The National Judicial Council (NJC) has barred judges being investigated for criminal offences from presiding over cases and performing other functions relating to their offices pending when their innocence is established.The NJC made the decision at its 79th meeting held in Abuja between Wednesday and yesterday.Nigerian Bar Association (NBA) President Abubakar Mahmud (SAN), speaking at a function in Abuja last week, suggested that judges arrested by the Department of State Services (DSS) should step down.But the NJC claimed that it lacked the powers to order judges, against who allegations were made without any evidence to back such allegations, to step down.
The council was, however, silent, in a statement it issued yesterday, on the reason for its sudden change of mind.Part of the statement signed by NJC’s Acting Director, Information, reads: “Council decided that Judicial officers shall not be standing trial for alleged corruption related offences and be performing judicial functions at the same time.“Council however decided that it will ensure that judicial officers, who are being investigated for alleged high profile criminal offences do not perform judicial functions until their cases are concluded,” it said.Those under investigation by the DSS are two Supreme Court Justices -Justice Sylvester Ngwuta and Justice Inyang Okoro – the suspended Presiding Justice of the Court of Appeal, Ilorin Division, Justice Mohammed Ladan Tsamiya, Justice Adeniyi Ademola (Federal High Court); the Chief Judge of Enugu State, Justice I. A. Umezulike; Justice Kabiru Auta of Kano State High Court; Justice Muazu Pindiga (Gombe State High Court); Justice Bashir Sukola and Justice Ladan Manir, from the Kaduna State High Court.Out of the nine judges, the NJC has recommended sanctions for Justice Tsamiya; Justice. Umezulike and Justice Kabiru Auta.The Economic and Financial Crimes Commission(EFCC) is investigating six other judges of the Federal High Court. These are: Justices Mohammed Nasir Yunusa; Hyeladzira Ajiya Nganjiwa; Musa Haruna Kurya; Agbadu James Fishim; Uwani Abba Aji; and Rita Ofili-Ajumogobia. The statement added that the NJC “at its 79th meeting held on the 2nd and 3rd day of November 2016, began implementation of specific aspects of the National Judicial Policy which came into force in April 2016 and was launched on Monday 24th October, 2016.“During the Meeting, Council set up a Transparency and Anti-Corruption Policy Implementation Committee as follows:*Hon Justice E. O. Ayoola, CON (Rtd Justice of the Supreme Court) – chairman.*Hon Justice Kashim Zannah, Chief Judge of Borno State – member.*A. B. Mahmoud, SAN, President Nigeria Bar Association – member.“Section 6 of the National Judicial Policy aims at putting in place multifaceted strategies and guidelines that will ensure transparency and eliminate corruption in the Judiciary.“It seeks, among other measures, to provide a platform and opportunity to citizens who profess factual and credible knowledge of information on the nature and modalities of corruption in the judicial system to ventilate such.”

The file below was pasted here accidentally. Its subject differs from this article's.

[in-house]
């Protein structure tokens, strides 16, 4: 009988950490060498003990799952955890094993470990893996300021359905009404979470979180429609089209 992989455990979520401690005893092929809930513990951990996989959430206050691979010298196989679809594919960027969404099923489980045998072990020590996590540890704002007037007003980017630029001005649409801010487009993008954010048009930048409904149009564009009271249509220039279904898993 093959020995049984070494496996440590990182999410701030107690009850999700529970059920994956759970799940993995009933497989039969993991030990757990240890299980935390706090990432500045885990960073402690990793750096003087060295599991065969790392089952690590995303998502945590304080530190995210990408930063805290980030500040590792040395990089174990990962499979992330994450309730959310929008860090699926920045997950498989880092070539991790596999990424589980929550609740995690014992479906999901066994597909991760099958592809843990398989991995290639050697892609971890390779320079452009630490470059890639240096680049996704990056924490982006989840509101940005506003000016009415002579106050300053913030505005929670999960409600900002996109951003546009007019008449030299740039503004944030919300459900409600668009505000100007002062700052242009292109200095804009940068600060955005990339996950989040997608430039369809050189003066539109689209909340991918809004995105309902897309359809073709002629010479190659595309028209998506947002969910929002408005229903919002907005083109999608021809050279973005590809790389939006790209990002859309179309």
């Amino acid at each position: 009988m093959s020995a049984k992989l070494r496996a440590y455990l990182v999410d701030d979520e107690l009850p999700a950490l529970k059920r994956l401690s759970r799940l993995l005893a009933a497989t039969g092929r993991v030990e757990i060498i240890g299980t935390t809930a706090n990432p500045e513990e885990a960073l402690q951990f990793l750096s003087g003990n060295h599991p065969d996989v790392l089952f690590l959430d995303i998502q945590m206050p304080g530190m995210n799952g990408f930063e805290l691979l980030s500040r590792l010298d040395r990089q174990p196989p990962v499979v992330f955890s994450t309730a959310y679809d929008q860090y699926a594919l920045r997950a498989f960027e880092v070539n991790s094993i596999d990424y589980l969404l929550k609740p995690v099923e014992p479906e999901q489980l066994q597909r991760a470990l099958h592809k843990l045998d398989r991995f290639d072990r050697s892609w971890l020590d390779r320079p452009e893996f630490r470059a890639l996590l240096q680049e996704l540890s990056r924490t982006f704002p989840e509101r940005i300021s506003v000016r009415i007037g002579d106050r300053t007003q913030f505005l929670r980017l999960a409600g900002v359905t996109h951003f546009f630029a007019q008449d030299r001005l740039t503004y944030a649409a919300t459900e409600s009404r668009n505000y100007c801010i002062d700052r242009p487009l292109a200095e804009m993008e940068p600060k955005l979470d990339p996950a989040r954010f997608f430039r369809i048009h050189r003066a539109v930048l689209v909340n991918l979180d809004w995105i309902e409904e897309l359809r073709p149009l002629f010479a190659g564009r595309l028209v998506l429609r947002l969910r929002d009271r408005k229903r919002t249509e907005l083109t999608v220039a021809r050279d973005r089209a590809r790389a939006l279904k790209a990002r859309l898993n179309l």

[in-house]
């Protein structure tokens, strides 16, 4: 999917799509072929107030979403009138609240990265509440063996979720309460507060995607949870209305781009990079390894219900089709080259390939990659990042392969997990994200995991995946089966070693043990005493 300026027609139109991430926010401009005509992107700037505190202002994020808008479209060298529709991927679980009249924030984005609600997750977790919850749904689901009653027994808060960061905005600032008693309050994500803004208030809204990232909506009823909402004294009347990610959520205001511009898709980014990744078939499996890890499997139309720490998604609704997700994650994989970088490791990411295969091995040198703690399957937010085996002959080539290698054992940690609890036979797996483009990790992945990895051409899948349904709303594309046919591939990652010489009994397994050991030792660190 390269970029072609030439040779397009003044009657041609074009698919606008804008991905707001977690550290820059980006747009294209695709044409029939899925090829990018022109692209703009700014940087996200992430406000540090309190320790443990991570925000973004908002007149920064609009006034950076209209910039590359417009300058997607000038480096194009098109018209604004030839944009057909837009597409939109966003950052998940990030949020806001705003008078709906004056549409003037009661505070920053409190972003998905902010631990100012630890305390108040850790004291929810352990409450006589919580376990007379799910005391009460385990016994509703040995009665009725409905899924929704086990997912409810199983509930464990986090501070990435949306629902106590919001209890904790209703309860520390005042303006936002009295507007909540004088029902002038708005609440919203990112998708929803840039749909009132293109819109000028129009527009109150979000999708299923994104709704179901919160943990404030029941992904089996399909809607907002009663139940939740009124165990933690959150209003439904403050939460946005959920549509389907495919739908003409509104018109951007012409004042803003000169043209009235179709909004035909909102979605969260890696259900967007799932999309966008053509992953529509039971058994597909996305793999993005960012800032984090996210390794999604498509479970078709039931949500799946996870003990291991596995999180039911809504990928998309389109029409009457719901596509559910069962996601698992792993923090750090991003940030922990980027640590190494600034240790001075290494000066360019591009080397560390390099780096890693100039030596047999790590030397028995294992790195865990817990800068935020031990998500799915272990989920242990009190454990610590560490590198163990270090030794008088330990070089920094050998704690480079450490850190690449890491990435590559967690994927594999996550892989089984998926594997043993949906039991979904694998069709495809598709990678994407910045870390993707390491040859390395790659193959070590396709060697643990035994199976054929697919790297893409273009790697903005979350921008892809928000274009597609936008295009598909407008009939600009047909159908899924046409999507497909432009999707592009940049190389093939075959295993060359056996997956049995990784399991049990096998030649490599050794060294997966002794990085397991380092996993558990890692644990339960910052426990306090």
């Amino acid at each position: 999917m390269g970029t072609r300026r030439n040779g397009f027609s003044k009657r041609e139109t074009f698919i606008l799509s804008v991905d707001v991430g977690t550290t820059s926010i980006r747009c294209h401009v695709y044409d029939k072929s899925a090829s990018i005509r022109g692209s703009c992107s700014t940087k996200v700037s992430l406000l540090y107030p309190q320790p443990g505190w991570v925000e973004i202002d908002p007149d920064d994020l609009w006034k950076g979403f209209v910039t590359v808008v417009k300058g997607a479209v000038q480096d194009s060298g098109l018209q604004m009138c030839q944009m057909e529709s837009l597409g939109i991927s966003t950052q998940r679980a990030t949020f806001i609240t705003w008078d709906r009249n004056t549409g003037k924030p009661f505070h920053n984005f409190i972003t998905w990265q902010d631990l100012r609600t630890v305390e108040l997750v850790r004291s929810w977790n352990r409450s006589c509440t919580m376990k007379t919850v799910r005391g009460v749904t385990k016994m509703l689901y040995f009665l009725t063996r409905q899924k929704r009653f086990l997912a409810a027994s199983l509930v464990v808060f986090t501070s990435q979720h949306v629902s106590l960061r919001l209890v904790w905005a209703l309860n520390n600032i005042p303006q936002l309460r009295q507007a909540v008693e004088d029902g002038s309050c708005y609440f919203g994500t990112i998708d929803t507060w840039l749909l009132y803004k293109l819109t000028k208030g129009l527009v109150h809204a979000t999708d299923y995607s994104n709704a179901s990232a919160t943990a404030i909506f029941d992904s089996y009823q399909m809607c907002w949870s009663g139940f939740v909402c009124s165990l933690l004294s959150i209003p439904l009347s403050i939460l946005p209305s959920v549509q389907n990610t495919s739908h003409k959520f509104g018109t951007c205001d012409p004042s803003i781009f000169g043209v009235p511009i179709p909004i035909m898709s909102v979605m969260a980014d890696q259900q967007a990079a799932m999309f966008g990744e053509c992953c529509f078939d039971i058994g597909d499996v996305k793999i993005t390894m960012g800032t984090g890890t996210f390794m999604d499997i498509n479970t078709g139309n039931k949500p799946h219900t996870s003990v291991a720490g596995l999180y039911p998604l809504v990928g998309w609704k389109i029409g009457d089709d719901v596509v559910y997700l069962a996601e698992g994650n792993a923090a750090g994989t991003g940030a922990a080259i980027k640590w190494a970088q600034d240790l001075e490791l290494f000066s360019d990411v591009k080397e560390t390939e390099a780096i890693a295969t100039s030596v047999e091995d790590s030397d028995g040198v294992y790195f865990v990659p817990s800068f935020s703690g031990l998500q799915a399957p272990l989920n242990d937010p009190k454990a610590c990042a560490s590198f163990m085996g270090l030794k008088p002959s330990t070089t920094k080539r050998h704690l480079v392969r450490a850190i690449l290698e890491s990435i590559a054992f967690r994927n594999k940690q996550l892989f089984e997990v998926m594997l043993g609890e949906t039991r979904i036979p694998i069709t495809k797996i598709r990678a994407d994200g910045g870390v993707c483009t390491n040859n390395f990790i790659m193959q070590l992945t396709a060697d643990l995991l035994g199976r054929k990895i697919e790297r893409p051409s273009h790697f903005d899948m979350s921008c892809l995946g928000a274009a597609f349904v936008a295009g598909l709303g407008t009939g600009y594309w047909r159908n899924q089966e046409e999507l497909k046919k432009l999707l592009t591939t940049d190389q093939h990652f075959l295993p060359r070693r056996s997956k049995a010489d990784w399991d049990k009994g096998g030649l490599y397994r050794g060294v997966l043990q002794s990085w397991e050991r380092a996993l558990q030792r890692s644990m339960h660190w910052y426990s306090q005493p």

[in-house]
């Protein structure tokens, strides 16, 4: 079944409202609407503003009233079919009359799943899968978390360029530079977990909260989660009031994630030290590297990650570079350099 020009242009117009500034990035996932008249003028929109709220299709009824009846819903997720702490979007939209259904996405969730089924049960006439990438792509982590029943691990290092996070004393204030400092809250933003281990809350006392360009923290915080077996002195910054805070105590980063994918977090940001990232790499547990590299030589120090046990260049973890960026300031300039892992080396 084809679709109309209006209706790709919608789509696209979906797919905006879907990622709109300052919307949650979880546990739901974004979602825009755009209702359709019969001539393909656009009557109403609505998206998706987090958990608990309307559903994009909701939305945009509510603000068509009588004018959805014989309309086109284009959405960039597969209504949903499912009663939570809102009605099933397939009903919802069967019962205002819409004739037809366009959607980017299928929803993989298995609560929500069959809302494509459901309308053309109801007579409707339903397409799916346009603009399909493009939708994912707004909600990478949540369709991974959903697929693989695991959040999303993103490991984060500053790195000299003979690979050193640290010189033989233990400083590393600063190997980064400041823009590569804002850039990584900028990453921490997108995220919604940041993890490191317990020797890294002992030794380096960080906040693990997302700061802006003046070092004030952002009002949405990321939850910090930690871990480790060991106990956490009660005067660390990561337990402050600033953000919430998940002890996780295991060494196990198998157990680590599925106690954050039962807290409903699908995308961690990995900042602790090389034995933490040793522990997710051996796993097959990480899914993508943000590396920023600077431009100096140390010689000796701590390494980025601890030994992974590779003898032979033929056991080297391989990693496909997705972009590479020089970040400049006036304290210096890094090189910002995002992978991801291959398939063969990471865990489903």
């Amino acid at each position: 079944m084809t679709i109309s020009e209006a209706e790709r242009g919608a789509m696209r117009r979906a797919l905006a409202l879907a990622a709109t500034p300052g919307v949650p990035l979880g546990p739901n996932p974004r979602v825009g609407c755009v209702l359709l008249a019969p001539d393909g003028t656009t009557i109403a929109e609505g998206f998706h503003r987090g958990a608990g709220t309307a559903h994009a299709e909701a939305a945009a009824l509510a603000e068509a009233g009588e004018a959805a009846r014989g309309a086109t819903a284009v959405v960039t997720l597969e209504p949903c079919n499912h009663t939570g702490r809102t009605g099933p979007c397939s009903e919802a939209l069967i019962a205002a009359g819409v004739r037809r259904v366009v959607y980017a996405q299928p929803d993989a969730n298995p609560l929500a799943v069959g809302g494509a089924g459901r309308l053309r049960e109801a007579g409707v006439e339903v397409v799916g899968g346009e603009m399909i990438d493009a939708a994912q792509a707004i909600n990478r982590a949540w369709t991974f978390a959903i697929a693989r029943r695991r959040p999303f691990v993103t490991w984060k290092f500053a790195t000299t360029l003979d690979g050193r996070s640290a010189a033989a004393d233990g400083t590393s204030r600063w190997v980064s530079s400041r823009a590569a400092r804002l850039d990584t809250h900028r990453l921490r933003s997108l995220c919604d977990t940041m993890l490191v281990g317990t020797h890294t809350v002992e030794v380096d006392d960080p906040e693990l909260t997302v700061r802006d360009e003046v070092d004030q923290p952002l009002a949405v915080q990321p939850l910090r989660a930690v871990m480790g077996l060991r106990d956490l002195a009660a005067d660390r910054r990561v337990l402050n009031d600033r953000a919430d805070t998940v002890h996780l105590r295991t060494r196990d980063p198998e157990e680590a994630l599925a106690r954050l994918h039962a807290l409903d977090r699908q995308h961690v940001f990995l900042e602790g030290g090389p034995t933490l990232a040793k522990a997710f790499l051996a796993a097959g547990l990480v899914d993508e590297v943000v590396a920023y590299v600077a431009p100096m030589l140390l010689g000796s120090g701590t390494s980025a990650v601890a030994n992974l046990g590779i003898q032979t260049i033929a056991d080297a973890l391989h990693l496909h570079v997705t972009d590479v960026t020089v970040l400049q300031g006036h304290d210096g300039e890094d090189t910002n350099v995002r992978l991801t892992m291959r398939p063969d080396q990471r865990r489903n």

Credit : The Nation